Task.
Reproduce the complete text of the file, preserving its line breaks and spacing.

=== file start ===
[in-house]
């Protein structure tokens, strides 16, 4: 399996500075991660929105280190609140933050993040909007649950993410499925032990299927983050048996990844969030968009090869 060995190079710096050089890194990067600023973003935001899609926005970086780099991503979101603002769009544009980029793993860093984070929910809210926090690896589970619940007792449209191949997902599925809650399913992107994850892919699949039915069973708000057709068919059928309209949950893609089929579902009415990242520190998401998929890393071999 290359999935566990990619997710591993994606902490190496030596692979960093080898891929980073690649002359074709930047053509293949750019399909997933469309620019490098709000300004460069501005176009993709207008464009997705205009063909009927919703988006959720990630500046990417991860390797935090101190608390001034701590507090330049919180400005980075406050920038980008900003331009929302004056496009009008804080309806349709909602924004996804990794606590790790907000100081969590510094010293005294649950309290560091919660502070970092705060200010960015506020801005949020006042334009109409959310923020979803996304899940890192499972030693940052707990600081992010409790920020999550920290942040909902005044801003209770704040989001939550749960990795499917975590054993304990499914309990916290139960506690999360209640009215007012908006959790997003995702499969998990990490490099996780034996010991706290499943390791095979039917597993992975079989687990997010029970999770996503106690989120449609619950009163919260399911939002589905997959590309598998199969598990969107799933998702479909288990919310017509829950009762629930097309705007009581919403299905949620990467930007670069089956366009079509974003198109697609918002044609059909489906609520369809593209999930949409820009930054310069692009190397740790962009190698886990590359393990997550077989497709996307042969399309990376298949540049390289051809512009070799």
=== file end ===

[in-house]
């Protein structure tokens, strides 16, 4: 399996500075991660929105280190609140933050993040909007649950993410499925032990299927983050048996990844969030968009090869 060995190079710096050089890194990067600023973003935001899609926005970086780099991503979101603002769009544009980029793993860093984070929910809210926090690896589970619940007792449209191949997902599925809650399913992107994850892919699949039915069973708000057709068919059928309209949950893609089929579902009415990242520190998401998929890393071999 290359999935566990990619997710591993994606902490190496030596692979960093080898891929980073690649002359074709930047053509293949750019399909997933469309620019490098709000300004460069501005176009993709207008464009997705205009063909009927919703988006959720990630500046990417991860390797935090101190608390001034701590507090330049919180400005980075406050920038980008900003331009929302004056496009009008804080309806349709909602924004996804990794606590790790907000100081969590510094010293005294649950309290560091919660502070970092705060200010960015506020801005949020006042334009109409959310923020979803996304899940890192499972030693940052707990600081992010409790920020999550920290942040909902005044801003209770704040989001939550749960990795499917975590054993304990499914309990916290139960506690999360209640009215007012908006959790997003995702499969998990990490490099996780034996010991706290499943390791095979039917597993992975079989687990997010029970999770996503106690989120449609619950009163919260399911939002589905997959590309598998199969598990969107799933998702479909288990919310017509829950009762629930097309705007009581919403299905949620990467930007670069089956366009079509974003198109697609918002044609059909489906609520369809593209999930949409820009930054310069692009190397740790962009190698886990590359393990997550077989497709996307042969399309990376298949540049390289051809512009070799």